The politics of Bighorn Country: 'Hysteria followed by more hysteria'

When did we as a society become such a bunch of thin-skinned, cantankerous, fragile whiners? I mean, look at the meltdown everybody seems to be having over public hearings on the Bighorn Country recreation plan.

Environment minister's 'misspoke' moment deserves 'a good mocking,' Graham Thomson writes

Alberta Environment Minister Shannon Phillips has been under fire since announcing that she was cancelling open houses on the Bighorn parks proposal scheduled for Sundre, Red Deer, Drayton Valley and Edmonton. (Adrian Wyld/The Canadian Press)

When did we become so hysterical?

When did we as a society become such a bunch of thin-skinned, cantankerous, fragile whiners?

I mean, look at the meltdown everybody seems to be having over public hearings on the Bighorn Country recreation plan.

When Alberta announced In November proposals for new provincial parks and recreation areas in Bighorn Country — east of the Jasper and Banff national parks — critics acted as if the government was about to shut down all development in the area and confiscate everybody's off-road vehicles.

Emotions grew heated and the government said there were nine documented incidents involving harassment of seven government employees.

That led to Environment Minister Shannon Phillips announcing this week she was so concerned about public safety she was cancelling four upcoming open houses on the recreation plan.

She was immediately accused of using political hysteria to shut down democracy. She made things much worse by becoming a victim of her own overheated rhetoric when she told reporters the RCMP was investigating two cases of harassment.

When reporters checked with police and discovered that wasn't the case, the United Conservative Party accused her of lying and demanded she resign.


Let's unpack all of this layer by layer.

The government's plans for Bighorn Country are basically codifying what has been in place for 35 years with some extra restrictions on off-road vehicles. This is not a government conspiracy to deny the rights of the public or of industry.

The Alberta government wants to protect the eastern slopes of the Rocky Mountains near Nordegg. (Government of Alberta )

Phillips did a dismal job justifying why she was shutting down the open houses. By being vague on details of the reported harassment she looked like she was trying to find an excuse to avoid public discussions.

But her claim that the RCMP were investigating was clearly a mistake. Phillips would know you don't tell reporters there's a police investigation unless you are certain that is the case because the media will immediately check with the police for details.

A few hours later she said she "misspoke" but not before the UCP accused her of lying. Party leader Jason Kenney tweeted the "time has come" for her to resign.

If nothing else, Phillips deserves a good mocking for using such an Orwellian term as "misspoke."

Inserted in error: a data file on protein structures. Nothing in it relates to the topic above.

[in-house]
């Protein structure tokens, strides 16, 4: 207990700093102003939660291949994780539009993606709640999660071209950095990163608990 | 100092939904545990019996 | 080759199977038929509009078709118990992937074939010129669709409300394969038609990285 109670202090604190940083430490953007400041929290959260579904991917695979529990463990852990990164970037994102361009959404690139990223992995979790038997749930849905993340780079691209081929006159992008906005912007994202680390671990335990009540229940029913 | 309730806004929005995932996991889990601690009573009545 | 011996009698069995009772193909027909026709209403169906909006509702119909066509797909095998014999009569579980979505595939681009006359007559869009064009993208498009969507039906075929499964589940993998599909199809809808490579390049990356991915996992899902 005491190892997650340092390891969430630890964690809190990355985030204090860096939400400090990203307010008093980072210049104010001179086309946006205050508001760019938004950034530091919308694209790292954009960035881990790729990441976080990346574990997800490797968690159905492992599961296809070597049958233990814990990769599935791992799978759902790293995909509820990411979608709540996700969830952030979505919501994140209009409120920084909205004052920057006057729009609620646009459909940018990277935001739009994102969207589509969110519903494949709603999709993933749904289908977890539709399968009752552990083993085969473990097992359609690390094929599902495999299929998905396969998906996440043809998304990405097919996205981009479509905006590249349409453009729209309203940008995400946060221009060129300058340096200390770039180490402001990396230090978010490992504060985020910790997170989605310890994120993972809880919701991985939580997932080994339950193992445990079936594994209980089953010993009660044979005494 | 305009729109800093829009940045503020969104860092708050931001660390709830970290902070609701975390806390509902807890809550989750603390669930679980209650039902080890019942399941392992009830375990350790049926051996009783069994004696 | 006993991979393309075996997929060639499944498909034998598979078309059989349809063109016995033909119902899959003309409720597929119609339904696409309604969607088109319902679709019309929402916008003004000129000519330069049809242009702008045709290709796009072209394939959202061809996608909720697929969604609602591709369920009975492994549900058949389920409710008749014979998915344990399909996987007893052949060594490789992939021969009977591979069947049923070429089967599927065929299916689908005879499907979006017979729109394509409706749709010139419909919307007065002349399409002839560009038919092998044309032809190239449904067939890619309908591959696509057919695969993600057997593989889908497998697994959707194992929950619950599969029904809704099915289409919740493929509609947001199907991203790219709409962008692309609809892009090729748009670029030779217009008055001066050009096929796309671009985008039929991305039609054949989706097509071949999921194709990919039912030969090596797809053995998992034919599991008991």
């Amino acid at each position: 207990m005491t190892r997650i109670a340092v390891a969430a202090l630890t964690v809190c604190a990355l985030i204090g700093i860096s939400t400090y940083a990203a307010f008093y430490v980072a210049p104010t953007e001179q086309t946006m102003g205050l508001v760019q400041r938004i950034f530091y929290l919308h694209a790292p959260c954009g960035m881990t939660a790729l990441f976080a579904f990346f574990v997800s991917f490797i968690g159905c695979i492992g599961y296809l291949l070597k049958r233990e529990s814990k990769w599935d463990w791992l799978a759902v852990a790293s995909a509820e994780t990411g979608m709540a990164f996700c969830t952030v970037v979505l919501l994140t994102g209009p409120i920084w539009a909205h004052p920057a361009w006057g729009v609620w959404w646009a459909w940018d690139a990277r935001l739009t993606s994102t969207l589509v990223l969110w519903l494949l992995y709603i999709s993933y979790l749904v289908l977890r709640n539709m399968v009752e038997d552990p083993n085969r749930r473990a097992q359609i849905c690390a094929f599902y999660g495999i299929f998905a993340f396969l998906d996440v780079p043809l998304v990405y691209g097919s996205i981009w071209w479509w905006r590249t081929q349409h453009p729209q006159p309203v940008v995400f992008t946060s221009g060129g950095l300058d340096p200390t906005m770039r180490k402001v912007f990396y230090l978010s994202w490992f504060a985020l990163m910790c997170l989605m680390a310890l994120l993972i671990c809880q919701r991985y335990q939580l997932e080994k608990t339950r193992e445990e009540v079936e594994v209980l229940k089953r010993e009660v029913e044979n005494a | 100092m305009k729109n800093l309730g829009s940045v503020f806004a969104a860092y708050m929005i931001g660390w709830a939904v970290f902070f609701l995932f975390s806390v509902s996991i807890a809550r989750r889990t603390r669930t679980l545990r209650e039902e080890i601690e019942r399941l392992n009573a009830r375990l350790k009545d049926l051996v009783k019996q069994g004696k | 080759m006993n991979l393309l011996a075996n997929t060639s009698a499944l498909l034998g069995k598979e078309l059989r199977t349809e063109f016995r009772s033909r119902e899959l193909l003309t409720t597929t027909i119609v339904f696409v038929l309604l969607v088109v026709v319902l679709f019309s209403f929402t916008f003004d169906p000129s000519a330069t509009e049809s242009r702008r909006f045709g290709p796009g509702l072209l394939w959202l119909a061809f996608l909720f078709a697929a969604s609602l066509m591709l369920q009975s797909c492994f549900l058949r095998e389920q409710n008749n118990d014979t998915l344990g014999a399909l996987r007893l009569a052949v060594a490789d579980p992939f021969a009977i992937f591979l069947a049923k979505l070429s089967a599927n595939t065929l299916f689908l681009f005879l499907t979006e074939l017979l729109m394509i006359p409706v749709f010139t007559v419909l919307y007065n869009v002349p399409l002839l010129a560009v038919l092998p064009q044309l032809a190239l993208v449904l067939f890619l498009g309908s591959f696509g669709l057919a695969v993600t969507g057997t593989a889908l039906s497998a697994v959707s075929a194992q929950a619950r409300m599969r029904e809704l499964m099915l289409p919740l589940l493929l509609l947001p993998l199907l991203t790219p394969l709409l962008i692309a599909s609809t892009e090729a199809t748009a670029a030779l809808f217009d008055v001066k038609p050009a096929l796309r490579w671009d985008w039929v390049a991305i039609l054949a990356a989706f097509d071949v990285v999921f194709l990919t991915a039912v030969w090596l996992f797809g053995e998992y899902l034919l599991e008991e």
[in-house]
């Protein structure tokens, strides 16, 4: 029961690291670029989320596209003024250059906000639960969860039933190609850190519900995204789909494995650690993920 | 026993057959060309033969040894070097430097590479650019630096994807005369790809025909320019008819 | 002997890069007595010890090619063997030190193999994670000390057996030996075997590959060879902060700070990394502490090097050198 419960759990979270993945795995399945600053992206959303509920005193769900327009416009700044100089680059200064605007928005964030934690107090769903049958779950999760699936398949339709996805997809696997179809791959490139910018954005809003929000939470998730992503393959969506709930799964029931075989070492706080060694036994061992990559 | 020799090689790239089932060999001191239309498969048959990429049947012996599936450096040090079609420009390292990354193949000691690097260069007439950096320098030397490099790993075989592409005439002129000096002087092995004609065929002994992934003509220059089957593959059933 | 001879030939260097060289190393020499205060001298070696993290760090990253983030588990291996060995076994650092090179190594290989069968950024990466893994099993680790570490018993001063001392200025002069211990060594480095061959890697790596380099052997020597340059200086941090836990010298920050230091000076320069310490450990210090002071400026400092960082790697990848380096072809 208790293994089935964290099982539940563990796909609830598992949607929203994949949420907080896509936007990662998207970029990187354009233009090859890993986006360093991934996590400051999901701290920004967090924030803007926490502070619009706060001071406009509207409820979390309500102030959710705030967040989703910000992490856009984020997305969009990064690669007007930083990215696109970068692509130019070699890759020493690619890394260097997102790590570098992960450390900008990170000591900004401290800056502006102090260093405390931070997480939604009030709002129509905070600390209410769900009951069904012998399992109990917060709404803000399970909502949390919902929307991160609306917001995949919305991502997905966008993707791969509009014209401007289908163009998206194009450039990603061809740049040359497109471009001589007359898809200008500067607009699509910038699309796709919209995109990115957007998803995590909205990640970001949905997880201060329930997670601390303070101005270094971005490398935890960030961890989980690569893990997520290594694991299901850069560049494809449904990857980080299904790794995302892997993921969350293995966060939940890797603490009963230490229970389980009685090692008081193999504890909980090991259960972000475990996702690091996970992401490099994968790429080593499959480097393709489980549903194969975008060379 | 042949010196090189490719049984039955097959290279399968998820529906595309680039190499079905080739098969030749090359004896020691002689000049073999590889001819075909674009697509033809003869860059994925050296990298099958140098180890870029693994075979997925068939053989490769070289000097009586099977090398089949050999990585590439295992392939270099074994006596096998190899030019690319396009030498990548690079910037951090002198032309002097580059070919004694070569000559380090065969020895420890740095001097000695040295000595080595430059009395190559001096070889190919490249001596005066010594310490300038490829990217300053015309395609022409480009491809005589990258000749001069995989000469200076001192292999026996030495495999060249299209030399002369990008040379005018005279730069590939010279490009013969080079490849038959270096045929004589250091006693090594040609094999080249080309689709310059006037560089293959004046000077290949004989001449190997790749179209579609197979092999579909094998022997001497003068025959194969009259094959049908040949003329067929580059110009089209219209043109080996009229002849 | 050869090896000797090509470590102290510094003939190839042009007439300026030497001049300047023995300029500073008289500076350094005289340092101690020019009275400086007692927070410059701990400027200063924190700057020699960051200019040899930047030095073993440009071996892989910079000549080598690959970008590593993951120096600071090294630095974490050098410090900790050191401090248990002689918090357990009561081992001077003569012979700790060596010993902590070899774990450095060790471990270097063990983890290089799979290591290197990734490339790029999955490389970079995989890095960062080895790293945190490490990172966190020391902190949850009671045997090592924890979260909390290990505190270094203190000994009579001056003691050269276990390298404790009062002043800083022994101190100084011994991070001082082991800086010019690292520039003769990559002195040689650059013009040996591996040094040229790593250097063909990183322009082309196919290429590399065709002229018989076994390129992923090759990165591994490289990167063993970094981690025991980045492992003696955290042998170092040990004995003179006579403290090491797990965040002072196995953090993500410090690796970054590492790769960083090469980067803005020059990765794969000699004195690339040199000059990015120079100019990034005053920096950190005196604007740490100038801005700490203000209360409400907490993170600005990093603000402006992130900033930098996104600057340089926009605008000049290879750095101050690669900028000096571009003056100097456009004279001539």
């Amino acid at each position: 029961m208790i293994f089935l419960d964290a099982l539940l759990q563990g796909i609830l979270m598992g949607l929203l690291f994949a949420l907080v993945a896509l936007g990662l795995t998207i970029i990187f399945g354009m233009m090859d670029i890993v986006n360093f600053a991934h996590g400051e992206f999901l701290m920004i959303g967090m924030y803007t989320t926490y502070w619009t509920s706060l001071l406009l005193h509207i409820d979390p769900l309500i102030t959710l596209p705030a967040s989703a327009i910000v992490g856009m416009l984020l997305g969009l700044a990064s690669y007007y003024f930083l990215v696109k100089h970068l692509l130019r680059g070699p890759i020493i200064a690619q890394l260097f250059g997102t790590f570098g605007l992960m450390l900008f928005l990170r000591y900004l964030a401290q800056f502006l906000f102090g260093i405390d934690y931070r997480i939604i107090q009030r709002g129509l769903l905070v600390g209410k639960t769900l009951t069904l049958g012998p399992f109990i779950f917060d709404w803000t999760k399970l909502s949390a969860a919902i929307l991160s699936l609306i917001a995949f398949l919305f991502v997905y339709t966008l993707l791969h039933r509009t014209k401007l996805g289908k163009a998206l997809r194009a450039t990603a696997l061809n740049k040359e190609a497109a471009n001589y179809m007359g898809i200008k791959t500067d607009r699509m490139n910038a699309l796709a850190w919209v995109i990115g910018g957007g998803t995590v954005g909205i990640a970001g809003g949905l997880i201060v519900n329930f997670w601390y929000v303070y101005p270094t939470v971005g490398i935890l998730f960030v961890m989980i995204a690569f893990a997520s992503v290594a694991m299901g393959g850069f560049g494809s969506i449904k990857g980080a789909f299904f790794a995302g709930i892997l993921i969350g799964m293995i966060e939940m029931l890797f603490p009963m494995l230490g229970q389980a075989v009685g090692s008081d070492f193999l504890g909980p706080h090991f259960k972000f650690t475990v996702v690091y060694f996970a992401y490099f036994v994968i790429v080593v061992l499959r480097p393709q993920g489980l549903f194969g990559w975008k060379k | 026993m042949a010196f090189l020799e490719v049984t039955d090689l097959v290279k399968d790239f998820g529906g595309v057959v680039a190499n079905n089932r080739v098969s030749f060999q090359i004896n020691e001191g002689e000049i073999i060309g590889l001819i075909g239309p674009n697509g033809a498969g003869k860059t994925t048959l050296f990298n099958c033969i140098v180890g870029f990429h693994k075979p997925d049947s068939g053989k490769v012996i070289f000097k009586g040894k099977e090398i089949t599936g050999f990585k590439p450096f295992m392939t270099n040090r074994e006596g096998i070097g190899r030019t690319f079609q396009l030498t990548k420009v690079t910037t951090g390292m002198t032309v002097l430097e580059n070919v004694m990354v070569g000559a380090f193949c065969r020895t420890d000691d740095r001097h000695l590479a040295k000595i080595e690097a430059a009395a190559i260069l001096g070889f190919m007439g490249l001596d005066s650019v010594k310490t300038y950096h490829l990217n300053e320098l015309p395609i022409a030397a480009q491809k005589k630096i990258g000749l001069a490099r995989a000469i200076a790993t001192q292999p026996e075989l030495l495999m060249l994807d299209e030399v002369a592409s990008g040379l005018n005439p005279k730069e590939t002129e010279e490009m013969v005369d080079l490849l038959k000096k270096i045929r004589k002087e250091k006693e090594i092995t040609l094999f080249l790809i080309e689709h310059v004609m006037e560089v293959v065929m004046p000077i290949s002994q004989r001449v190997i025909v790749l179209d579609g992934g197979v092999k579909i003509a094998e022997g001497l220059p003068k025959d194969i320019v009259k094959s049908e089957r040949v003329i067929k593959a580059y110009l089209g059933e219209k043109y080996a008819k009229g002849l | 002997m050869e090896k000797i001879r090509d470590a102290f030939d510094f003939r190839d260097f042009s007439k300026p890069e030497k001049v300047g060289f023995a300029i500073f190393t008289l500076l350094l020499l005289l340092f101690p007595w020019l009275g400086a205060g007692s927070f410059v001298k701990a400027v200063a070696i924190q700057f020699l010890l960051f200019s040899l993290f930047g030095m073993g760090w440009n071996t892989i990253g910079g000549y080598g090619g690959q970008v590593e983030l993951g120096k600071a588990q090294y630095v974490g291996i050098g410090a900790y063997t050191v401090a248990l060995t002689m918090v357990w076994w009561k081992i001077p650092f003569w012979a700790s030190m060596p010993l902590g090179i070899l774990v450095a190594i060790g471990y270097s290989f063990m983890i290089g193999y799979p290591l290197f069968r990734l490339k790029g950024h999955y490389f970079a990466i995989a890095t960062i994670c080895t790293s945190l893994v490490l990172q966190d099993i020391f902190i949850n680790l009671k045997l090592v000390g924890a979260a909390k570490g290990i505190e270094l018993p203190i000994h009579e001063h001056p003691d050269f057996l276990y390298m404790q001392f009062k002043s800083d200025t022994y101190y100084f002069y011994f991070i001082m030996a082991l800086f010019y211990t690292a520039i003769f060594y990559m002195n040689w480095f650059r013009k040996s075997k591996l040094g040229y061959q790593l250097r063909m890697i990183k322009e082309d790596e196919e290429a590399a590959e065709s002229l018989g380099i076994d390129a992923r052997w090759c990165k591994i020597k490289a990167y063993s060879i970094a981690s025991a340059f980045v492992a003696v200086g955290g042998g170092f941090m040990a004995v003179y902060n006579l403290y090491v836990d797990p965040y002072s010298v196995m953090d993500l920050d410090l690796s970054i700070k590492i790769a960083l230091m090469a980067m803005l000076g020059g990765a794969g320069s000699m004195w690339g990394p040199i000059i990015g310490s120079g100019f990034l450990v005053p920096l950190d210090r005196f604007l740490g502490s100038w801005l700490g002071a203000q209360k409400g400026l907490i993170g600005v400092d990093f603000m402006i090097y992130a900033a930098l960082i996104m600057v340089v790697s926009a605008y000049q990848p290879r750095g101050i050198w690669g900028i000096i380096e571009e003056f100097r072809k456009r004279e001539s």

Why can't politicians simply say they made a "mistake"?

Phillips is no doubt the target of such an overheated response from the UCP because she herself tends to get overheated when talking about the UCP. Ask Phillips for the time of day and she'll find a way of accusing the UCP of being a magnet for bigots and a hotbed of climate-change deniers.

Kenney's 'misspoke' moment

But for Kenney to demand she resign is to invite comparisons to his own "I misspoke" moment. That happened last November when he told reporters he didn't have the authority as leader to revoke the membership of controversial UCP member John Carpay (who happened to be a personal friend).

But the previous month, Kenney proudly announced he had personally ordered the removal of another controversial party member (who apparently didn't happen to be a personal friend).

The UCP eventually explained that Kenney "misspoke" in October.

But, of course, he's not resigning.

In the Bighorn Country example we have hysteria followed by more hysteria. It is tiring and tiresome.

There's always been some hysteria in politics as parties chronically try to demonize each other. But we seem to have devolved into our own little political hell where the toxic echo chamber that is Twitter has infested our real-life political discourse.

Only a fool would try to pin down when it started.

So, let me try.

When the NDP won a surprise victory in 2015, many conservatives lost their minds. We saw the rise of the ridiculous "kudatah" faction populated by overwrought but inept right-wingers who wanted to nullify the election results.

That was followed by the overwrought but not inept "Alberta Can't Wait" movement, the rise of Kenney, and the death of the Progressive Conservatives.

All this premised on the argument the NDP won the election by accident, didn't deserve to govern and was responsible for the province's recession.

We've been on a downward spiral ever since.

It's not just the fault of shell-shocked right-wingers.

Just as conservatives use overheated rhetoric to accuse the NDP of destroying the economy, the NDP accuses the UCP of plotting to undermine public education, gut public health, and destroy the public service.

The hysteria is only going to get worse.

A provincial election is coming.

Oh, by the way, Happy New Year.

About the Author

Graham Thomson is an award-winning journalist who has covered Alberta politics for more than 30 years, much of it as an outspoken columnist for the Edmonton Journal. Nowadays you can find his thoughts and analysis on provincial politics Fridays at cbc.ca/edmonton, on CBC Edmonton Television News, during Radio Active on CBC Radio One (93.9FM/740AM) and on Twitter at @gthomsonink.